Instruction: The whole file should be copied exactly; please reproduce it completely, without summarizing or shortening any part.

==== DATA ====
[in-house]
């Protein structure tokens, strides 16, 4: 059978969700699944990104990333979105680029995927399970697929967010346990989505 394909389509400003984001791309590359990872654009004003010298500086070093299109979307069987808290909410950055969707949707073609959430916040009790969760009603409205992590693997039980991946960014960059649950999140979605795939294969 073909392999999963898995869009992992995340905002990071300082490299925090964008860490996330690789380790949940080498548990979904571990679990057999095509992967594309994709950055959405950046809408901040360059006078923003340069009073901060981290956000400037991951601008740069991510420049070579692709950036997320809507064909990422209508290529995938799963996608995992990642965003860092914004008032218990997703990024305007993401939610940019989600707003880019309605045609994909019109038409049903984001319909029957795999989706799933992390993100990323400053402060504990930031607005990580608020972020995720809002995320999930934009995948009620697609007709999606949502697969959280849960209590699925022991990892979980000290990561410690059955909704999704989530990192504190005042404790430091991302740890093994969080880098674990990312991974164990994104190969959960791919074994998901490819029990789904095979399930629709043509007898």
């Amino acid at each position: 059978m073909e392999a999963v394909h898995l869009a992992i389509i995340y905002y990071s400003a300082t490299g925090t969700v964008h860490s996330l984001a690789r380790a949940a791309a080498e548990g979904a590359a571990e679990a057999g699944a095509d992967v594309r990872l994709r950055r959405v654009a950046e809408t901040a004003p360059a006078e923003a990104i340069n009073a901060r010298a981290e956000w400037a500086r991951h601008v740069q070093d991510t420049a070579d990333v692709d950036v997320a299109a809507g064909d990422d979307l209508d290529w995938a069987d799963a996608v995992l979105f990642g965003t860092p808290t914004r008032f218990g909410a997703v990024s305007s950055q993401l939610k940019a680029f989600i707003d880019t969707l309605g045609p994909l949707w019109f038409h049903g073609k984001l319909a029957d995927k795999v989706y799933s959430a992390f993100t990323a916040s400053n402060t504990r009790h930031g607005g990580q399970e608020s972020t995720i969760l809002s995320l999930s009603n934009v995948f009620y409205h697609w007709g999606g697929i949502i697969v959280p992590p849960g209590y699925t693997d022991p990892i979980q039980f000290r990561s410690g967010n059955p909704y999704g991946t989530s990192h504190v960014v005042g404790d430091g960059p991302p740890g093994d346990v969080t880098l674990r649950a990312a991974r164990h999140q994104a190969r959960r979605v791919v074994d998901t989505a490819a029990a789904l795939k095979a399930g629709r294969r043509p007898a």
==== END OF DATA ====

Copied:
[in-house]
């Protein structure tokens, strides 16, 4: 059978969700699944990104990333979105680029995927399970697929967010346990989505 394909389509400003984001791309590359990872654009004003010298500086070093299109979307069987808290909410950055969707949707073609959430916040009790969760009603409205992590693997039980991946960014960059649950999140979605795939294969 073909392999999963898995869009992992995340905002990071300082490299925090964008860490996330690789380790949940080498548990979904571990679990057999095509992967594309994709950055959405950046809408901040360059006078923003340069009073901060981290956000400037991951601008740069991510420049070579692709950036997320809507064909990422209508290529995938799963996608995992990642965003860092914004008032218990997703990024305007993401939610940019989600707003880019309605045609994909019109038409049903984001319909029957795999989706799933992390993100990323400053402060504990930031607005990580608020972020995720809002995320999930934009995948009620697609007709999606949502697969959280849960209590699925022991990892979980000290990561410690059955909704999704989530990192504190005042404790430091991302740890093994969080880098674990990312991974164990994104190969959960791919074994998901490819029990789904095979399930629709043509007898």
């Amino acid at each position: 059978m073909e392999a999963v394909h898995l869009a992992i389509i995340y905002y990071s400003a300082t490299g925090t969700v964008h860490s996330l984001a690789r380790a949940a791309a080498e548990g979904a590359a571990e679990a057999g699944a095509d992967v594309r990872l994709r950055r959405v654009a950046e809408t901040a004003p360059a006078e923003a990104i340069n009073a901060r010298a981290e956000w400037a500086r991951h601008v740069q070093d991510t420049a070579d990333v692709d950036v997320a299109a809507g064909d990422d979307l209508d290529w995938a069987d799963a996608v995992l979105f990642g965003t860092p808290t914004r008032f218990g909410a997703v990024s305007s950055q993401l939610k940019a680029f989600i707003d880019t969707l309605g045609p994909l949707w019109f038409h049903g073609k984001l319909a029957d995927k795999v989706y799933s959430a992390f993100t990323a916040s400053n402060t504990r009790h930031g607005g990580q399970e608020s972020t995720i969760l809002s995320l999930s009603n934009v995948f009620y409205h697609w007709g999606g697929i949502i697969v959280p992590p849960g209590y699925t693997d022991p990892i979980q039980f000290r990561s410690g967010n059955p909704y999704g991946t989530s990192h504190v960014v005042g404790d430091g960059p991302p740890g093994d346990v969080t880098l674990r649950a990312a991974r164990h999140q994104a190969r959960r979605v791919v074994d998901t989505a490819a029990a789904l795939k095979a399930g629709r294969r043509p007898a």